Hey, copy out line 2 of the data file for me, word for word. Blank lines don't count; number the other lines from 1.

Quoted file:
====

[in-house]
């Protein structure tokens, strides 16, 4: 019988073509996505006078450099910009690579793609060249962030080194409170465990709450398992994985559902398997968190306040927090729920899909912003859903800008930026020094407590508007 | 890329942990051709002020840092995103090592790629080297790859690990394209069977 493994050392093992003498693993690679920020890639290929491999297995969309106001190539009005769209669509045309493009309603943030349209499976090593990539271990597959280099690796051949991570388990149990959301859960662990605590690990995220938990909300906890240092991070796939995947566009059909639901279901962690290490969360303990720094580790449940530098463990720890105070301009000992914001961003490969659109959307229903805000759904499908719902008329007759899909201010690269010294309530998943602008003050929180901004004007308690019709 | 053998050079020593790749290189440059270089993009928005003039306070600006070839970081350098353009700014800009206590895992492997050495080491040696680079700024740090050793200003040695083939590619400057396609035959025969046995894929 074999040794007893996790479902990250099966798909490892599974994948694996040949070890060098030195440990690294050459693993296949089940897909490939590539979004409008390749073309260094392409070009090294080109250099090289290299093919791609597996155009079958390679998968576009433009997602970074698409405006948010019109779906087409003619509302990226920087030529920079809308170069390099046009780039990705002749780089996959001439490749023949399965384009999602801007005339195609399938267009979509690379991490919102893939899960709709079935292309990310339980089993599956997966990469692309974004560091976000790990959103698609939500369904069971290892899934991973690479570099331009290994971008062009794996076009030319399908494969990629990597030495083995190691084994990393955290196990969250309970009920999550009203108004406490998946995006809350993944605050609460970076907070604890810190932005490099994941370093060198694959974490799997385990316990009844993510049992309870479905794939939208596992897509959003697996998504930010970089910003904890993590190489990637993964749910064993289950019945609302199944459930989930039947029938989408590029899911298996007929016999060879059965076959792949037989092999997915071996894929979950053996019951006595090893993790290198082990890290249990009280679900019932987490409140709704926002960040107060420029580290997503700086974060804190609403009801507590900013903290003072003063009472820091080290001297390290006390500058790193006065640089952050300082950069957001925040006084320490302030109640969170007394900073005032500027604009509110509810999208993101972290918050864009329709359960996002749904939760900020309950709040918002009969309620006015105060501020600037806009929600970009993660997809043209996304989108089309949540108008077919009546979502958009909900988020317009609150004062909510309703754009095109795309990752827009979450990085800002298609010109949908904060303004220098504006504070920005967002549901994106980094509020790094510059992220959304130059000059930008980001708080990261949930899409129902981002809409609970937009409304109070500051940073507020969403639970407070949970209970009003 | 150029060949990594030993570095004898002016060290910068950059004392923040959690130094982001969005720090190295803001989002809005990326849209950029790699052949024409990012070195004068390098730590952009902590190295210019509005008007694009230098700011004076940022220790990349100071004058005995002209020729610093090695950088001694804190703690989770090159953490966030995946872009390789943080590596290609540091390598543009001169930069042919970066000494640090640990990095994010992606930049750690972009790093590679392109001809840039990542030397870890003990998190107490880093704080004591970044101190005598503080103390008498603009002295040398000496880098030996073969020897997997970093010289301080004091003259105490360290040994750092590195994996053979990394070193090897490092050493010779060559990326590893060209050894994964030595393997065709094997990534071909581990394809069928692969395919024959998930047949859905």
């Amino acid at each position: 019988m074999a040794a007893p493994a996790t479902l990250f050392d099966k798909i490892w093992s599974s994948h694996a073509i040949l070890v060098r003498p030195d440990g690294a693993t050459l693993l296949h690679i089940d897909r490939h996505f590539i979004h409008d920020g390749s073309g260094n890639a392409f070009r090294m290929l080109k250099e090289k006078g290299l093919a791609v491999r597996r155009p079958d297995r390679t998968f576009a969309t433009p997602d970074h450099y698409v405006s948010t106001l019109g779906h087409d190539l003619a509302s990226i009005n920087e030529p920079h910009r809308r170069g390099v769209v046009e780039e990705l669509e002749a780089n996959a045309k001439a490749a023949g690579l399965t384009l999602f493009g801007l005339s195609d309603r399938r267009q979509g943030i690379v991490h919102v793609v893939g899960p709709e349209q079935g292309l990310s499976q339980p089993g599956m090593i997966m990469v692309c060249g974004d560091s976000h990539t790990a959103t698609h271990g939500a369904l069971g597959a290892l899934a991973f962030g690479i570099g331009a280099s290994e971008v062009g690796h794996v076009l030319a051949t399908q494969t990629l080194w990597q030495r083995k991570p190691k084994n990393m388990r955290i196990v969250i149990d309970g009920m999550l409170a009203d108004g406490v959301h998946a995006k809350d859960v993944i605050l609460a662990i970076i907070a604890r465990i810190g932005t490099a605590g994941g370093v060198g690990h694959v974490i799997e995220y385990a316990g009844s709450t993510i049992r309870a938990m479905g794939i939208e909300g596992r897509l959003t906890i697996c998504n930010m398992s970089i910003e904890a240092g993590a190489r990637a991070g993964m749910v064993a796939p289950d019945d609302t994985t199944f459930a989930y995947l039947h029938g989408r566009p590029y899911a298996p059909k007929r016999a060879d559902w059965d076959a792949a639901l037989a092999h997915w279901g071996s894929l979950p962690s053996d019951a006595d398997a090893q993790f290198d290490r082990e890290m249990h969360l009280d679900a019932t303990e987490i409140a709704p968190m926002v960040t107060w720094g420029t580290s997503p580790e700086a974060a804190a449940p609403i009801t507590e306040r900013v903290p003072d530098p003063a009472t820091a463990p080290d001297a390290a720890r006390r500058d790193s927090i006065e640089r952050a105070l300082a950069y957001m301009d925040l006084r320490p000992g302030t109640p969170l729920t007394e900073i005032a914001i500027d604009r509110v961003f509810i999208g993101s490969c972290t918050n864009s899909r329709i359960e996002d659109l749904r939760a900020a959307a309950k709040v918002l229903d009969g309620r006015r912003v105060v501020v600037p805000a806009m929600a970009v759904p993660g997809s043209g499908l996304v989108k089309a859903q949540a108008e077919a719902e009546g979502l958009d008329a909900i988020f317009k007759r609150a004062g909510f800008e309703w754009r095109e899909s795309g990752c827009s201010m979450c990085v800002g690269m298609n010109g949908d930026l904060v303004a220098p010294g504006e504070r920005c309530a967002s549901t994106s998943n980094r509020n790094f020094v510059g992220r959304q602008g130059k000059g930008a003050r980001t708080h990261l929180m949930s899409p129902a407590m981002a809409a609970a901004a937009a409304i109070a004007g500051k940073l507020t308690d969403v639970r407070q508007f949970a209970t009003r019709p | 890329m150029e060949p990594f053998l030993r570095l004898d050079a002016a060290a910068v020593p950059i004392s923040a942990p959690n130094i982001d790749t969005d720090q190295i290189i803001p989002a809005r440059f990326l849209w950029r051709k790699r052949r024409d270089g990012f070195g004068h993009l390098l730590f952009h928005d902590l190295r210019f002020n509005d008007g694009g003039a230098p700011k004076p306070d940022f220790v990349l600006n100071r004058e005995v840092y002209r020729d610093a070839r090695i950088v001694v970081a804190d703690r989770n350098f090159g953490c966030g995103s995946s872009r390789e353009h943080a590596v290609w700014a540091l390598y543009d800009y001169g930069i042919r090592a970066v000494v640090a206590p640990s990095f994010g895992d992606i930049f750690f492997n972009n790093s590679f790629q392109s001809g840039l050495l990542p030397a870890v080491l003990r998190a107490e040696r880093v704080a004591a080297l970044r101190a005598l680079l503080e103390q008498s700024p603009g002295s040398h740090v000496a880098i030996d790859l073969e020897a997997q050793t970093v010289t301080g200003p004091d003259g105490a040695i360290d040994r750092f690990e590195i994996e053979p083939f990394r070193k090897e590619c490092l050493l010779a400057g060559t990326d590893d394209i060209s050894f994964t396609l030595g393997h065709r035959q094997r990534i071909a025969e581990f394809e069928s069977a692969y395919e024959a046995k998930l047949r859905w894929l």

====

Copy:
């Protein structure tokens, strides 16, 4: 019988073509996505006078450099910009690579793609060249962030080194409170465990709450398992994985559902398997968190306040927090729920899909912003859903800008930026020094407590508007 | 890329942990051709002020840092995103090592790629080297790859690990394209069977 493994050392093992003498693993690679920020890639290929491999297995969309106001190539009005769209669509045309493009309603943030349209499976090593990539271990597959280099690796051949991570388990149990959301859960662990605590690990995220938990909300906890240092991070796939995947566009059909639901279901962690290490969360303990720094580790449940530098463990720890105070301009000992914001961003490969659109959307229903805000759904499908719902008329007759899909201010690269010294309530998943602008003050929180901004004007308690019709 | 053998050079020593790749290189440059270089993009928005003039306070600006070839970081350098353009700014800009206590895992492997050495080491040696680079700024740090050793200003040695083939590619400057396609035959025969046995894929 074999040794007893996790479902990250099966798909490892599974994948694996040949070890060098030195440990690294050459693993296949089940897909490939590539979004409008390749073309260094392409070009090294080109250099090289290299093919791609597996155009079958390679998968576009433009997602970074698409405006948010019109779906087409003619509302990226920087030529920079809308170069390099046009780039990705002749780089996959001439490749023949399965384009999602801007005339195609399938267009979509690379991490919102893939899960709709079935292309990310339980089993599956997966990469692309974004560091976000790990959103698609939500369904069971290892899934991973690479570099331009290994971008062009794996076009030319399908494969990629990597030495083995190691084994990393955290196990969250309970009920999550009203108004406490998946995006809350993944605050609460970076907070604890810190932005490099994941370093060198694959974490799997385990316990009844993510049992309870479905794939939208596992897509959003697996998504930010970089910003904890993590190489990637993964749910064993289950019945609302199944459930989930039947029938989408590029899911298996007929016999060879059965076959792949037989092999997915071996894929979950053996019951006595090893993790290198082990890290249990009280679900019932987490409140709704926002960040107060420029580290997503700086974060804190609403009801507590900013903290003072003063009472820091080290001297390290006390500058790193006065640089952050300082950069957001925040006084320490302030109640969170007394900073005032500027604009509110509810999208993101972290918050864009329709359960996002749904939760900020309950709040918002009969309620006015105060501020600037806009929600970009993660997809043209996304989108089309949540108008077919009546979502958009909900988020317009609150004062909510309703754009095109795309990752827009979450990085800002298609010109949908904060303004220098504006504070920005967002549901994106980094509020790094510059992220959304130059000059930008980001708080990261949930899409129902981002809409609970937009409304109070500051940073507020969403639970407070949970209970009003 | 150029060949990594030993570095004898002016060290910068950059004392923040959690130094982001969005720090190295803001989002809005990326849209950029790699052949024409990012070195004068390098730590952009902590190295210019509005008007694009230098700011004076940022220790990349100071004058005995002209020729610093090695950088001694804190703690989770090159953490966030995946872009390789943080590596290609540091390598543009001169930069042919970066000494640090640990990095994010992606930049750690972009790093590679392109001809840039990542030397870890003990998190107490880093704080004591970044101190005598503080103390008498603009002295040398000496880098030996073969020897997997970093010289301080004091003259105490360290040994750092590195994996053979990394070193090897490092050493010779060559990326590893060209050894994964030595393997065709094997990534071909581990394809069928692969395919024959998930047949859905």